4 responses to “A Letter to “Time” on Home Birth”

  1. Thank you, Ms Norsigian for coordinating this letter. At the same time can’t believe that it went unpublished when it should have been published. As for me I know about this until now. Also, I found that I’m in the middle of this and have no clue which side I will ultimate head up on. Found both types to be proven to be effective, but at the same time theres proven risks to it. Haven’t really done any serious learning and researching on this or etc as well. Basically, its a huge subject and etc.

  2. Thank you for writing about this, Rachel! And thank you to Judy and all who signed onto the letter. It’s a wonderful, concise response to a home birth analysis which, unfortunately, was highlighted more for its sensationalism than authenticity. However, it’s thanks to you all and so many of us who work to counter this misinformation that, hopefully, women who are searching for answers about the safety of different birthing environments and birth attendants, and who want honest information, will find what they need.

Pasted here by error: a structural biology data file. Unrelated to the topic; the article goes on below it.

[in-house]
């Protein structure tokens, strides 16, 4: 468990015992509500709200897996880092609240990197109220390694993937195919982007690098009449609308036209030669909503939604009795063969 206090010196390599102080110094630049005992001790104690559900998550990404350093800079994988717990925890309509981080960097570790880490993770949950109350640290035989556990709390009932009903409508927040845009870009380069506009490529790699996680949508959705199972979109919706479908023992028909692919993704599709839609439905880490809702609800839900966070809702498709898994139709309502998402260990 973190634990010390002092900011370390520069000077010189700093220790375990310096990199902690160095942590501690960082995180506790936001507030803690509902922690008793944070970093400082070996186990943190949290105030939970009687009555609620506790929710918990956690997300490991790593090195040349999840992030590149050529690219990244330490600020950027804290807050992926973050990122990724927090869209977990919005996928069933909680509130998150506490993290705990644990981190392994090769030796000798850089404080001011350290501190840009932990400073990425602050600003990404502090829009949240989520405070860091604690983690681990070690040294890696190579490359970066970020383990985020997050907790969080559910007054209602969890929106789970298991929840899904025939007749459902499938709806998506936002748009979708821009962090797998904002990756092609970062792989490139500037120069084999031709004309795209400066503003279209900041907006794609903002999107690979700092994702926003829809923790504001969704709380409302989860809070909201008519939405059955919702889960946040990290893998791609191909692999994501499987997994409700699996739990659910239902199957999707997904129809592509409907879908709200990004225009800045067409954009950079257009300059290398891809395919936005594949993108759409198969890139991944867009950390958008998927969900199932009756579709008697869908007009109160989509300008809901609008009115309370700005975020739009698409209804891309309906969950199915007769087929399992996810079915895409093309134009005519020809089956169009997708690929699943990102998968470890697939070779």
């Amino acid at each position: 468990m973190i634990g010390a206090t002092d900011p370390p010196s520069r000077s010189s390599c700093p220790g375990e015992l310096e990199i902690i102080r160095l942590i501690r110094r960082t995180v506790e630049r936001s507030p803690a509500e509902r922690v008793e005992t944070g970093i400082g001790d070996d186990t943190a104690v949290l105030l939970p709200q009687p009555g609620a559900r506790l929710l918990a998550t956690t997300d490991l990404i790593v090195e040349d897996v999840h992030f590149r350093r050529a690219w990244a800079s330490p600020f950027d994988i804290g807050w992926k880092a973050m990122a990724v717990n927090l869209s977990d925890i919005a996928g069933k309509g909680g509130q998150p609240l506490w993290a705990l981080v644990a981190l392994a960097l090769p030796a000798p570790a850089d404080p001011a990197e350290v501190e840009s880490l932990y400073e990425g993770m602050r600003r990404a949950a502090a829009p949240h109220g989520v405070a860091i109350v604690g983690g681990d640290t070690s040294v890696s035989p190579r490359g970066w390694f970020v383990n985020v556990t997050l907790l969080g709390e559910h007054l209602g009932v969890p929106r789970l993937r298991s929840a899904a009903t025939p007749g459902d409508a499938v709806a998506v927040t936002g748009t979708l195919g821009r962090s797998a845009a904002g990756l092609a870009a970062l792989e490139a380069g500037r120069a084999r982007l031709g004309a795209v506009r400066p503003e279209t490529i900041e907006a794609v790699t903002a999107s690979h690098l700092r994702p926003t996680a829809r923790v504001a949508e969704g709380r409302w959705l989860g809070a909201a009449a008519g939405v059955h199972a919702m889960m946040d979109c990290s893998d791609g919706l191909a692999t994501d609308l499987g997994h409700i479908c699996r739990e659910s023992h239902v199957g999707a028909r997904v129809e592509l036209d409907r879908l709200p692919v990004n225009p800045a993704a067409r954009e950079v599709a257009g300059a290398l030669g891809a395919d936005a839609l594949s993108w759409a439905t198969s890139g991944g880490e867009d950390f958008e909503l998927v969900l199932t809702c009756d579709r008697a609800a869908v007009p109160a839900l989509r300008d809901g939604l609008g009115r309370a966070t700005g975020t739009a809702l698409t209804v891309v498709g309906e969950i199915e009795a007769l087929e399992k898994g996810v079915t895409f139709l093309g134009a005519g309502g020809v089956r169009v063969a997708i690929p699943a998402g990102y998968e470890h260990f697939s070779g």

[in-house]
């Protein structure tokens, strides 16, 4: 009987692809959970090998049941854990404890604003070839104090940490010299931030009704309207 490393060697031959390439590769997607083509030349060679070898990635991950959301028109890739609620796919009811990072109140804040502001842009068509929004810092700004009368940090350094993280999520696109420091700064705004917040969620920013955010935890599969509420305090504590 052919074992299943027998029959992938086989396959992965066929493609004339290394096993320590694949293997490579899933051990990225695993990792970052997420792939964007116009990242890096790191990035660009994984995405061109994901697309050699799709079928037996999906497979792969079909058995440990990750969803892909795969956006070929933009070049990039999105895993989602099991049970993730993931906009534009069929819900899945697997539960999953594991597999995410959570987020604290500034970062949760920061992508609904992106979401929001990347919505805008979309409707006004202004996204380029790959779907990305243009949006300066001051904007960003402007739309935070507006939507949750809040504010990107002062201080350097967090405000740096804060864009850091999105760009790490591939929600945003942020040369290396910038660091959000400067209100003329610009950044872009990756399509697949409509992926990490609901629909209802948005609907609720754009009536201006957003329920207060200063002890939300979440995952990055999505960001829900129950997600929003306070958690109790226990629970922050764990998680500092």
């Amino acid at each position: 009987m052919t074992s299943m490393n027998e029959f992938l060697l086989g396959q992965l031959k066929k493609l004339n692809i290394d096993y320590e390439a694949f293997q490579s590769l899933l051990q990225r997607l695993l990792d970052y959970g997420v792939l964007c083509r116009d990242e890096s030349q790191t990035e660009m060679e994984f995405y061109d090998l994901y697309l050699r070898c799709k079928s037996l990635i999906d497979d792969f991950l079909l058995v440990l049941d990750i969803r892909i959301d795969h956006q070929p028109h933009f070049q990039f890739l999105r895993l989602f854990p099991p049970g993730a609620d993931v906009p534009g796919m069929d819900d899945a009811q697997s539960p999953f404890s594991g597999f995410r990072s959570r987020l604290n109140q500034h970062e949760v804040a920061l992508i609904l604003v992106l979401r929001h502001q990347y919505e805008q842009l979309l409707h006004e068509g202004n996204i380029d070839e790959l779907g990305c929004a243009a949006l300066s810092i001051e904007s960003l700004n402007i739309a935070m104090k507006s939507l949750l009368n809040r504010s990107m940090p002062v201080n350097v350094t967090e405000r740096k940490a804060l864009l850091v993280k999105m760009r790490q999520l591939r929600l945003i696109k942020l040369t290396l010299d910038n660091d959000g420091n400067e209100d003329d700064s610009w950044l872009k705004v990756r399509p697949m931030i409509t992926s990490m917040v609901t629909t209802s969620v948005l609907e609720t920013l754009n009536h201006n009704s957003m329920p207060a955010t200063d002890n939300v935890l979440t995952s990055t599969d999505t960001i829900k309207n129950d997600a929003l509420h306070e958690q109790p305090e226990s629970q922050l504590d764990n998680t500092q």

3. I’m not sure how to make an informed decision about homebirth in the US by comparing births in the US, births that are in the context of a “fragmented and sometimes underground system” with births in countries where midwives receive greater training, and have more integrated back-up and transport than can be found in most states here. Is it fair to tell US women that homebirth is safe when our system lags behind Canada and the Netherlands?

  4. Thank you for sharing that – those are essential details, that everyone who wants to consider the validity of the Wax meta-analysis should have access to.